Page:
Write Down, I Am an Arab, directed by Ibtisam Mara’ana-Menuhin. Israel/Palestine, 2014.
Borrowing the opening line of one of Mahmoud Darwish’s most famous poems, “Identity Card,” filmmaker Ibtisam Mara’ana-Menuhin titled her latest documentary Write Down, I Am an Arab. The film, which had its world premiere at Toronto’s Hot Docs festival in April of this year, is described as a biographical portrait of the poet who became the voice of Palestinian people. However, in her director’s statement, the filmmaker discloses an ulterior motive behind making the documentary. She writes, “The film reveals for the first time, the story of Mahmoud Darwish’s first love—a Jew…‘If Mahmoud Darwish, the Palestinian poet and refugee, fell in love with a Jewish girl and wrote her poetry, then so can I.’ That was what I said to legitimize my love,” Mara’ana-Menuhin writes, referring to her Jewish-Israeli husband.
Perhaps the filmmaker could not find a more straightforward approach to treating such a personal issue, but one thing is certain: in framing Darwish’s experience through her own, Mara’ana-Menuhin has unjustly appropriated Palestine’s most beloved national poet. The director’s failure to account for her reflexive process when reading Darwish’s life and text results in a film that is reductive and unsettling.
Using excerpts of archival interviews with Darwish along with his poetry and letters, as well as interviews with his friends, his family, and the women he loved, the filmmaker attempts to untangle Darwish’s romantic life. Tamar Ben-Ami, a Jewish Israeli woman, is introduced in the film as his first love. Tamar reads the love letters Mahmoud wrote to her in Hebrew, and describes how she and Mahmoud fell in love at a communist party gathering when their eyes met.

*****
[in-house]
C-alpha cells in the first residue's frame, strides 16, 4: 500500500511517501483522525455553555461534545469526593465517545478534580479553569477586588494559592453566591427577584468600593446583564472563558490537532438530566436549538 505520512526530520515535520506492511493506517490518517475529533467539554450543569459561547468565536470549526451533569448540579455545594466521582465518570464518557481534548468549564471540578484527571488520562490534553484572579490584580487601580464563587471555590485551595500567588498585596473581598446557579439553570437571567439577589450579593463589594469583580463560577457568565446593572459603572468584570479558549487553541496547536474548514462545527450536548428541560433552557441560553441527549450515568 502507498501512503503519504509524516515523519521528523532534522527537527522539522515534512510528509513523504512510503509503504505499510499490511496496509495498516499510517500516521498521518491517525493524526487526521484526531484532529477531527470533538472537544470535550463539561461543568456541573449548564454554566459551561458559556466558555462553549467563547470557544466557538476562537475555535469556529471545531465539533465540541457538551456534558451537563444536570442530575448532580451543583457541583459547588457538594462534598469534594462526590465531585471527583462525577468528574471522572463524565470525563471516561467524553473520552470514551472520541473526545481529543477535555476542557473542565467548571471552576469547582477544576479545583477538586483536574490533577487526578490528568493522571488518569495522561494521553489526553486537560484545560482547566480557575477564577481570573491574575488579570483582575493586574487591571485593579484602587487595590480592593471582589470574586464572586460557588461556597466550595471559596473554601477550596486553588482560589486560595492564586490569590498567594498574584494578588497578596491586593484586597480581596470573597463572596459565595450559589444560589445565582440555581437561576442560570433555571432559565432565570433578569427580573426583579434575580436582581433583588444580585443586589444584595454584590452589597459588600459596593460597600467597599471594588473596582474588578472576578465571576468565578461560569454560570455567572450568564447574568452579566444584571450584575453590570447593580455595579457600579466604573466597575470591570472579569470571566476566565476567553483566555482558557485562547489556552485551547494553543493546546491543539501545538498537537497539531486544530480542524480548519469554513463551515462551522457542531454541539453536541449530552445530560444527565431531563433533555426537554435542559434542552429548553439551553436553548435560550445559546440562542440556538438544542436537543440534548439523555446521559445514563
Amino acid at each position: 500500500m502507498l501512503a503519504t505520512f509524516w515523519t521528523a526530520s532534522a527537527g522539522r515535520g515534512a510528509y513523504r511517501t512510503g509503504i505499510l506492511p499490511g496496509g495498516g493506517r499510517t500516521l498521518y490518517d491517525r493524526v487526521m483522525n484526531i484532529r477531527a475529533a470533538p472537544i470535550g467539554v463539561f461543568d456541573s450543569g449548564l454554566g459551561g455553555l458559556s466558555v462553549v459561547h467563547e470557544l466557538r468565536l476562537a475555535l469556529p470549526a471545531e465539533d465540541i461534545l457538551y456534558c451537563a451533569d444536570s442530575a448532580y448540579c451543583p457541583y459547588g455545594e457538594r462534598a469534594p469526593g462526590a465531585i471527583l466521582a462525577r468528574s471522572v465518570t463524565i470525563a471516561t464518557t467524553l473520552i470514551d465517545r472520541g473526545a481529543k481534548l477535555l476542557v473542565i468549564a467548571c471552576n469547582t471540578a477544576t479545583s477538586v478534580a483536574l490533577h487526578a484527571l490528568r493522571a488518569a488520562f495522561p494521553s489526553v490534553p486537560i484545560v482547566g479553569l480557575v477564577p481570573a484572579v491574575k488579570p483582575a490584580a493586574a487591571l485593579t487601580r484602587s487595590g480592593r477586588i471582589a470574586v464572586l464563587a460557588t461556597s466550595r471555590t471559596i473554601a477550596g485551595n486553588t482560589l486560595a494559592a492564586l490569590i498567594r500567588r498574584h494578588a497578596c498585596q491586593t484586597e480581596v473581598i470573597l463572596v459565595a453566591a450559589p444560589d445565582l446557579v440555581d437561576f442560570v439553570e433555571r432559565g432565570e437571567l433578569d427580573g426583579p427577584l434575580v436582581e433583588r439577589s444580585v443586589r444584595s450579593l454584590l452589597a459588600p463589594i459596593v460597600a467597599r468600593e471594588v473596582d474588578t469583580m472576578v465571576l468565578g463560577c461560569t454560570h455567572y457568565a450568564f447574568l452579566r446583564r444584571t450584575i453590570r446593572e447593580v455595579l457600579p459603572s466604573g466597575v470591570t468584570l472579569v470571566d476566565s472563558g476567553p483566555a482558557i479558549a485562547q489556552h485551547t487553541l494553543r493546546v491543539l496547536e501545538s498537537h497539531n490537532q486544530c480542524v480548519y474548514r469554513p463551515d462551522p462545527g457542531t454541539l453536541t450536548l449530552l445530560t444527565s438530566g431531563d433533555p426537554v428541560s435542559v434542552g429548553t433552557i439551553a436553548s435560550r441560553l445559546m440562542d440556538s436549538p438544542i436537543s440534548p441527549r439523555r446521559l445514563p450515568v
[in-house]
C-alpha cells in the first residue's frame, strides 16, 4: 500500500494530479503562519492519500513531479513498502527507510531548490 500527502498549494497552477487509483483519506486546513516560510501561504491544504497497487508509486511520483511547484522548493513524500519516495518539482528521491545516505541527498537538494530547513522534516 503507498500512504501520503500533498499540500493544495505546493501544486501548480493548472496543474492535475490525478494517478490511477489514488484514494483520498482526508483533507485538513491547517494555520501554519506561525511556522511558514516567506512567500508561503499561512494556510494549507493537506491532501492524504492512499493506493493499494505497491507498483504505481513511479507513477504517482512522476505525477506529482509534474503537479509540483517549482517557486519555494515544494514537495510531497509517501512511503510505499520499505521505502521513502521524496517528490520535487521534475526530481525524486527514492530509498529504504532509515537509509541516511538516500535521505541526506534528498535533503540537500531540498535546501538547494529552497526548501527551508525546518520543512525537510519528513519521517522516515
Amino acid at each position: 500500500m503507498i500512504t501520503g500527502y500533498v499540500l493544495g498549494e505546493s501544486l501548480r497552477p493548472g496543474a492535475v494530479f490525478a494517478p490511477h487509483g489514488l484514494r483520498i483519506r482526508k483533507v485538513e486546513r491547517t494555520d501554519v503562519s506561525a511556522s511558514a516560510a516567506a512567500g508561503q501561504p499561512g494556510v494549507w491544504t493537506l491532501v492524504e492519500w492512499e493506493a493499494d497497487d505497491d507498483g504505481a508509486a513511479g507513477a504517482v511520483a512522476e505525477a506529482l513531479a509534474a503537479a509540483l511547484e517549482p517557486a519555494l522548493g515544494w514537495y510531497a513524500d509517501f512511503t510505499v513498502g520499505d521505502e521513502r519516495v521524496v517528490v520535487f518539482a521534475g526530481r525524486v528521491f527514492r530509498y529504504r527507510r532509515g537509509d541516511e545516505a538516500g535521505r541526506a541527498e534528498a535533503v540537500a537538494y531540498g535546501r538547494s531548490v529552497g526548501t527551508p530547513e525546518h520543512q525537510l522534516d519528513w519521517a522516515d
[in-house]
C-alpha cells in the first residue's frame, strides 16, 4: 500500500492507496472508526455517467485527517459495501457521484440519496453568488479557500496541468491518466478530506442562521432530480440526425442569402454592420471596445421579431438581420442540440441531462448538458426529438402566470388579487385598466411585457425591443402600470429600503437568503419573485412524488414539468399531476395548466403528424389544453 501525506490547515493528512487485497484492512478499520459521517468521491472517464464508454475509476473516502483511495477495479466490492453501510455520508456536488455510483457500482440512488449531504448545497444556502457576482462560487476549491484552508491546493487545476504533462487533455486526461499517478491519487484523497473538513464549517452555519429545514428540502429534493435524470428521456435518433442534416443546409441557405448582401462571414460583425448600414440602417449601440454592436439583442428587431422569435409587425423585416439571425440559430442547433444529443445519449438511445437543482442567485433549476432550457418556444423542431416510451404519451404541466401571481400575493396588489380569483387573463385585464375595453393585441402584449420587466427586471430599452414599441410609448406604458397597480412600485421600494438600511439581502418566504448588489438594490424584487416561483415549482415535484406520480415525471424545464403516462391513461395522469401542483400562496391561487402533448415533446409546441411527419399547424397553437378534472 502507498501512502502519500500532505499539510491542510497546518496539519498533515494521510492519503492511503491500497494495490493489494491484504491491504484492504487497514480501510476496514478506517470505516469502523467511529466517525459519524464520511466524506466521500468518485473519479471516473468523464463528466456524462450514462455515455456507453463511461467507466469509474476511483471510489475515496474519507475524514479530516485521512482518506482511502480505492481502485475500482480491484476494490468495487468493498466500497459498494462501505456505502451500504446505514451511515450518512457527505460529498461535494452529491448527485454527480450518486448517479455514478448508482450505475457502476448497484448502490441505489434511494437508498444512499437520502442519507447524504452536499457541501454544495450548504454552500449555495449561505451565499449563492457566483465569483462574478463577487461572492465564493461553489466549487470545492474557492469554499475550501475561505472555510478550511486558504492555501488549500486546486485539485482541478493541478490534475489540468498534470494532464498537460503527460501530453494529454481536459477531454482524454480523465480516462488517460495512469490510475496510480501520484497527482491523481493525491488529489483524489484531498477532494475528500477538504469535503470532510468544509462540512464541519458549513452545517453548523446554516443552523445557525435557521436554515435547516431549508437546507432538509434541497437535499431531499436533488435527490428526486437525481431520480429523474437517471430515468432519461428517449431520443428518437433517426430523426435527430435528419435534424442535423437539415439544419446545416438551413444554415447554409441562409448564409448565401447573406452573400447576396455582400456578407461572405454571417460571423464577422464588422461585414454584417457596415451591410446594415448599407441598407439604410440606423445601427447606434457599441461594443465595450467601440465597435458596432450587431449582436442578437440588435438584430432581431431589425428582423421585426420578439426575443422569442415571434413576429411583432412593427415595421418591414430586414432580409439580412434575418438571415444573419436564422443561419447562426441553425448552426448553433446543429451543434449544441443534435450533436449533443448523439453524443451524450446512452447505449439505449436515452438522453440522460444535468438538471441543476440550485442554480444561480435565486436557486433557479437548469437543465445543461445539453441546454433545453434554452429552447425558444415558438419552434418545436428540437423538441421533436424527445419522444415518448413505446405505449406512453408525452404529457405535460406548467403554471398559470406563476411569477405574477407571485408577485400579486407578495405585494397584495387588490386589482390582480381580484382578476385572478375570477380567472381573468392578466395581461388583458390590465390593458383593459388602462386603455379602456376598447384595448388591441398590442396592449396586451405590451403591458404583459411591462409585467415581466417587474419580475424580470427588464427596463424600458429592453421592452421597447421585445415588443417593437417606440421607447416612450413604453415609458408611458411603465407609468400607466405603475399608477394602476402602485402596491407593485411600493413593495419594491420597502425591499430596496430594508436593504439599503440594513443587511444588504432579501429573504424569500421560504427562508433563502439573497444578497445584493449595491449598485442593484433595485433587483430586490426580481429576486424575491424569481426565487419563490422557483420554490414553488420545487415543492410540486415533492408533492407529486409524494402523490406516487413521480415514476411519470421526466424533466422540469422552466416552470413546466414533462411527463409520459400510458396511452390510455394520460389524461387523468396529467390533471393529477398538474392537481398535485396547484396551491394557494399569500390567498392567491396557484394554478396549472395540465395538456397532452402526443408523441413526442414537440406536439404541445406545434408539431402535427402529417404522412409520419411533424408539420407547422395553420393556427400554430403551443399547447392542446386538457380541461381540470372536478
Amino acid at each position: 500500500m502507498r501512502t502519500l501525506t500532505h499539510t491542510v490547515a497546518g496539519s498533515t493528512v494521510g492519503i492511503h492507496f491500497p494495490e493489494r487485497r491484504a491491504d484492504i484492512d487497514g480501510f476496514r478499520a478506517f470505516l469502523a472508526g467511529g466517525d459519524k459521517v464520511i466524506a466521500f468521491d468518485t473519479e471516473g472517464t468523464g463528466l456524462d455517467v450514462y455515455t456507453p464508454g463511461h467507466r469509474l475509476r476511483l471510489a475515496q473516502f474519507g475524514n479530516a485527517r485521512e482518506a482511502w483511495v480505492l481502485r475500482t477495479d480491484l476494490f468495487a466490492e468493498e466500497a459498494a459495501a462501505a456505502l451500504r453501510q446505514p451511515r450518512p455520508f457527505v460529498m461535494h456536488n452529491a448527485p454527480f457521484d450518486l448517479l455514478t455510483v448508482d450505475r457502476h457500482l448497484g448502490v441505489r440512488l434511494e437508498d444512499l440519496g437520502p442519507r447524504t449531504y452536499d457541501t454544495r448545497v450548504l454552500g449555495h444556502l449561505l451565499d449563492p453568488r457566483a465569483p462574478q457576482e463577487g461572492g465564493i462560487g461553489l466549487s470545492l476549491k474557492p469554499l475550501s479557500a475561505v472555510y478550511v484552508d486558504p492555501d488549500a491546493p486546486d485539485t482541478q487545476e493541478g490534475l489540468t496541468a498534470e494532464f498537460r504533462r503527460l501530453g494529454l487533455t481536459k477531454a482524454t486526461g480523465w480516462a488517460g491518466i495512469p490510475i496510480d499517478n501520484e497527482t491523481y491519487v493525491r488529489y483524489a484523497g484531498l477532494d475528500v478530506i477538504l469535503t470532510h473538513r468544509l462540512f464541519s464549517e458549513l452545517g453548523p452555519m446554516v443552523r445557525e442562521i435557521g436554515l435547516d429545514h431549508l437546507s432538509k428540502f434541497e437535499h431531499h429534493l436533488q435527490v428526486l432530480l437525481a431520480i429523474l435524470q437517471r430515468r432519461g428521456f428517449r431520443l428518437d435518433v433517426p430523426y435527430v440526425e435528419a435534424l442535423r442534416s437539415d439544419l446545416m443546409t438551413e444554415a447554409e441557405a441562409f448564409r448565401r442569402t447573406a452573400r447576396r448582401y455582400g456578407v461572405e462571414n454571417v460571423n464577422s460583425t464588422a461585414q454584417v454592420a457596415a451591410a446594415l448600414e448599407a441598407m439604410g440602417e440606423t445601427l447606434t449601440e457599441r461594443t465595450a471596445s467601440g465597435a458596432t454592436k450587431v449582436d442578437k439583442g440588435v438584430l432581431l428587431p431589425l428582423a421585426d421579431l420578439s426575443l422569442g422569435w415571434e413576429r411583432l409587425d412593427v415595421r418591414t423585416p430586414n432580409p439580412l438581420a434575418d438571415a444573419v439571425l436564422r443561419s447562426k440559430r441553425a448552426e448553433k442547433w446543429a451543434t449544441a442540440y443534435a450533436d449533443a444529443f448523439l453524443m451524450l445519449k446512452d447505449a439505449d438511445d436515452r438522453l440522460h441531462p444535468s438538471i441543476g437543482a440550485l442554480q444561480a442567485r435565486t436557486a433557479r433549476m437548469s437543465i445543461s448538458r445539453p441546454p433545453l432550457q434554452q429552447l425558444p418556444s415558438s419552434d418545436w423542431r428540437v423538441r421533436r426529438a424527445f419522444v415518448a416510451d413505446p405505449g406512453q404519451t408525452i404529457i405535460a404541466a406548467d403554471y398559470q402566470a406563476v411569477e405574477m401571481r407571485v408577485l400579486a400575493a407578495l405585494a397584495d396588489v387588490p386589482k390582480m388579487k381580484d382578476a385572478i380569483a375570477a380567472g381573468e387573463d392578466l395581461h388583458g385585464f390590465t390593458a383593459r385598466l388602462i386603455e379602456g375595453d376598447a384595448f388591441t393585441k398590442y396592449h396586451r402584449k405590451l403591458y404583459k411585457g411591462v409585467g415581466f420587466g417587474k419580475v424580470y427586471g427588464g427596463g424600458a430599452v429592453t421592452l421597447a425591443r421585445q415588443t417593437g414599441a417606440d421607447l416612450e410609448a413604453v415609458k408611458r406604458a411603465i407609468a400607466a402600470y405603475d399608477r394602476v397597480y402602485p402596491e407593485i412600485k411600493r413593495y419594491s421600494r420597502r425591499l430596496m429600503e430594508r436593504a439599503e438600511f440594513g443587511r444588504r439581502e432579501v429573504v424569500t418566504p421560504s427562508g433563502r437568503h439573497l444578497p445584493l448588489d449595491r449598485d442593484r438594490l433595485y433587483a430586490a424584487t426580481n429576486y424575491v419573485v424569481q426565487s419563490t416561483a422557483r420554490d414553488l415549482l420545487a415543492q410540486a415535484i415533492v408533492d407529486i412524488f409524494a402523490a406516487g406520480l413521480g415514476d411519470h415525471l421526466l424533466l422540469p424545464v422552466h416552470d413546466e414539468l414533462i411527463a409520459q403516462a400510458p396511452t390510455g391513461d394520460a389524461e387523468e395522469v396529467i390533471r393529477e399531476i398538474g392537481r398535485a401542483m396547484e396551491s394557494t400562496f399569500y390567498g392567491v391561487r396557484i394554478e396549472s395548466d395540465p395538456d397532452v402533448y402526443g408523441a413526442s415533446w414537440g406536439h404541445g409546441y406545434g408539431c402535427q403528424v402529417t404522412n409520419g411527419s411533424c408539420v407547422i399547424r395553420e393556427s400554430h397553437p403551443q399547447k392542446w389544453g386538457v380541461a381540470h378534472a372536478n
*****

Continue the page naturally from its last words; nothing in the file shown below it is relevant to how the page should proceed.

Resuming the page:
Building its case, the film cites the poem “Rita and the Rifle,” in which Darwish wrote:
Between Rita and my eyes is a rifle
And whoever knows Rita, kneels and prays
To the divinity in those honey-colored eyes
The poet is then heard saying, “Every love song that I write, they say it’s about the land, the homeland. Rita is a name…that I chose. Rita in all my poems is a Jewish woman. Am I revealing a secret?”
In its discussion of the poem, the film leaves out the “rifle,” which essentially describes love during a militarized reality. The “rifle,” a clear poetic metaphor for the relationship between Israelis and Palestinians, is ignored. The poem is depoliticized and stripped of everything that stands against love between the occupier and the occupied, the colonizer and the colonized. The paradox is that the filmmaker is politicizing her own relationship with her Jewish lover by depoliticizing the love between Mahmoud and Tamar.
In the film, Mahmoud and Tamar drift further and further apart, as Darwish is arrested at the age of twenty-three for reading his poem “Identity Card,” while Tamar joins the Israeli Army at eighteen in an attempt to reclaim herself and reconnect with her community. Tamar is given ample space to reminisce over her love for Darwish, while her position in the power dynamic between herself and Darwish is left unquestioned.